University involved in international food crop study to address Global Challenges
Efforts to improve sustainable crop development are being spearheaded by a collaboration between the University of Leicester, the Royal Botanic Gardens, Kew, and the University of Addis Ababa.
Researchers will work together to help enhance crop diversity for vulnerable populations. Their research will focus on the Ethiopian banana in order to better understand the crop species and its genetics. The crop has great potential for improving food security in Ethiopia and other parts of Africa, especially in areas affected by drought.
Their work is a part of an initiative to address key global development challenges in securing future food supplies. The Biotechnology and Biological Sciences Research Council (BBSRC) is leading a collaboration with the Medical Research Council (MRC), Economic and Social Research Council (ESRC), Arts and Humanities Research Council (AHRC), and Natural Environment Research Council (NERC) to invest over £16M through the Global Challenges Research Fund (GCRF) Foundation Awards for Global Agriculture and Food Systems Research.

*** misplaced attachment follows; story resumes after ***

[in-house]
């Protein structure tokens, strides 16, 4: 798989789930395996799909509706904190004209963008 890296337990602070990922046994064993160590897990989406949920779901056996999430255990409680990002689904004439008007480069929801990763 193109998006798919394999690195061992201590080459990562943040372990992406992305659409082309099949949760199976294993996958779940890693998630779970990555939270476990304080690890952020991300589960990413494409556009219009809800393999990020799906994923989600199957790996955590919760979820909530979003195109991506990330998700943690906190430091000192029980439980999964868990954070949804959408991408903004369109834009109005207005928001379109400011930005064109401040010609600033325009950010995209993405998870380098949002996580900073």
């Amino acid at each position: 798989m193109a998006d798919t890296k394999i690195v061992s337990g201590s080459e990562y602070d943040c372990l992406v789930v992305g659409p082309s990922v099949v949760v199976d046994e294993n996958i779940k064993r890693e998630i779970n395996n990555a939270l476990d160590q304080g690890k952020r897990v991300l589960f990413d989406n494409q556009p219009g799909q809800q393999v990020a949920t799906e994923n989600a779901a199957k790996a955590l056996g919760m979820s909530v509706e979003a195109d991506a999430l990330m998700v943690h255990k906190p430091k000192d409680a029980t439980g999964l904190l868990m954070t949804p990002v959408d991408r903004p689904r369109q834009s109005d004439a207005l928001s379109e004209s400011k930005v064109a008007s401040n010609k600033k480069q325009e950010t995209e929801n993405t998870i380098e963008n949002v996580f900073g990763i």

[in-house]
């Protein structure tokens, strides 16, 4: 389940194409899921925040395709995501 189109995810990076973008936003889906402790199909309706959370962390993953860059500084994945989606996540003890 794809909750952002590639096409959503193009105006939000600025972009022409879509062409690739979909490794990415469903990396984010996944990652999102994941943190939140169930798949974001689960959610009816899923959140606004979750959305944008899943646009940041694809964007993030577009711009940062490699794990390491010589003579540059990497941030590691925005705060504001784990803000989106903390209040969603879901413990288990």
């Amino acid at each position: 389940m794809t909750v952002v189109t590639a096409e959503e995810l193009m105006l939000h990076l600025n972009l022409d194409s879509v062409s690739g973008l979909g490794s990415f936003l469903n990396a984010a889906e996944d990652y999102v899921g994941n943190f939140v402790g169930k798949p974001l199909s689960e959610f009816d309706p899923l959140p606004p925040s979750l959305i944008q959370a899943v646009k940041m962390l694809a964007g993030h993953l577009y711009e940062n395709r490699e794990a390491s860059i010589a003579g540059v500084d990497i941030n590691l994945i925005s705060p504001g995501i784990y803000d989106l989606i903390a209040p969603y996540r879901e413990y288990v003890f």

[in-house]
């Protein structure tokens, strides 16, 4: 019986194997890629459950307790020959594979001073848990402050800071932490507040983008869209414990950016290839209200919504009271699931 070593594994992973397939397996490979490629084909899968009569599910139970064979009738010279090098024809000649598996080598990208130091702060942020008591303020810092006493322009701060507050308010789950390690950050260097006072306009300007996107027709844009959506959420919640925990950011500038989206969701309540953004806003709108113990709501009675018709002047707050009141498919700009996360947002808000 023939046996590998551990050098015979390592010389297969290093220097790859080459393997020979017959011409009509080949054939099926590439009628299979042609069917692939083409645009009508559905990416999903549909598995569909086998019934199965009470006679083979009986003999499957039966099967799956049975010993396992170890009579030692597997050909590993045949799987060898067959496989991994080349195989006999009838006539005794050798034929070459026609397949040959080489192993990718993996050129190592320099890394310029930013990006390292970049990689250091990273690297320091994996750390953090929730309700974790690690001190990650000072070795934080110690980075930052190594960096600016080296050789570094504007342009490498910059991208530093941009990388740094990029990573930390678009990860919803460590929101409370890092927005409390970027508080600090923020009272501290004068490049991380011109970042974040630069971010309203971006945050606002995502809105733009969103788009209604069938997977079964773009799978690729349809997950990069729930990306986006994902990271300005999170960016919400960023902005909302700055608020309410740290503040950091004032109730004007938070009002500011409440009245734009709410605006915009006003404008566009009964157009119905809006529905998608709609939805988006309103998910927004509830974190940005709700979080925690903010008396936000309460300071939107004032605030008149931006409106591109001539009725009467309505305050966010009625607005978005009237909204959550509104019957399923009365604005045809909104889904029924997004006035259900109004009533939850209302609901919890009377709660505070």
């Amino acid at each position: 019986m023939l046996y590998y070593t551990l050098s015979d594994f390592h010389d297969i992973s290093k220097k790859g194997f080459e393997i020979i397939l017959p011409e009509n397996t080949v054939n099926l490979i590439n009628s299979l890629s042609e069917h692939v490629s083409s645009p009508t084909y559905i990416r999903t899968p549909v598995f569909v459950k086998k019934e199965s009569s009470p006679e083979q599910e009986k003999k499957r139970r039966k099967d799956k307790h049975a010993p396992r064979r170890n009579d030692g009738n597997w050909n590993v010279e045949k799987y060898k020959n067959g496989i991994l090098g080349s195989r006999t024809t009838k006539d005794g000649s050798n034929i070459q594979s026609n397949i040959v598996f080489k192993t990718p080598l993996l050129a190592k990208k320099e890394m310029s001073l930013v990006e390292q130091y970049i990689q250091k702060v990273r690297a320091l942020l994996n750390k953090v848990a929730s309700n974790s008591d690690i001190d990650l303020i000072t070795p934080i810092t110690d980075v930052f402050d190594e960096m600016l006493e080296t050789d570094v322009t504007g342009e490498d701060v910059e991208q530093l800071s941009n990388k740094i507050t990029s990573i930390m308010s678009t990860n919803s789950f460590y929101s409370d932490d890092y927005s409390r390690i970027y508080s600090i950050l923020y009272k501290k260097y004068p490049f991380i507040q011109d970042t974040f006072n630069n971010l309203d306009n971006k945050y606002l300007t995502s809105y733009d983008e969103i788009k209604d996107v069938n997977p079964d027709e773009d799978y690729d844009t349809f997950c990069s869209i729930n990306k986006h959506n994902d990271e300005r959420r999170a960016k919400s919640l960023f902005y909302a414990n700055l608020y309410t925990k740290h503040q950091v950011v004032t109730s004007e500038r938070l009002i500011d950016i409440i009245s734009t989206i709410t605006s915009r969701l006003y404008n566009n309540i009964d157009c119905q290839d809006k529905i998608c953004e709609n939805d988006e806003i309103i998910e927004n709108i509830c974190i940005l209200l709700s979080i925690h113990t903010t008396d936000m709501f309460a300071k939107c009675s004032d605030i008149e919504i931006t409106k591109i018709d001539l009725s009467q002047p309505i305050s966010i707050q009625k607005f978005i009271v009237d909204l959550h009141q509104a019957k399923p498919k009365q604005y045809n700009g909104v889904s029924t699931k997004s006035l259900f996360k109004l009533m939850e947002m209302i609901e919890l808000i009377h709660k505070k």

'The project “Modelling and genomics resources to enhance exploitation of the sustainable and diverse Ethiopian starch crop Enset' is funded by the Global Challenges Research Fund under a Foundation Award for Global Agricultural and Food Systems Research from the Biotechnology and Biological Sciences Research Council (BBSRC).
Professor Pat Heslop-Harrison, of our Department of Genetics and Genome Biology, said: “Our exciting interdisciplinary project seeks to provide the foundation knowledge to help enable the exploitation of a sustainable and diverse Ethiopian starch crop known as Enset or Ethiopian banana, to support livelihoods in Africa.
“In collaboration with Royal Botanic Gardens, Kew, and the University of Addis Ababa, we will integrate genomic sequence, molecular diversity, pathology, tissue culture and cytogenetic data, with agroecological, physical trait and pest and disease incidence data derived from field research and farmer interview data from Ethiopia. The work builds on extensive expertise in Leicester firstly in working with Ethiopian scientists on crop species, and secondly on the genetics of banana.”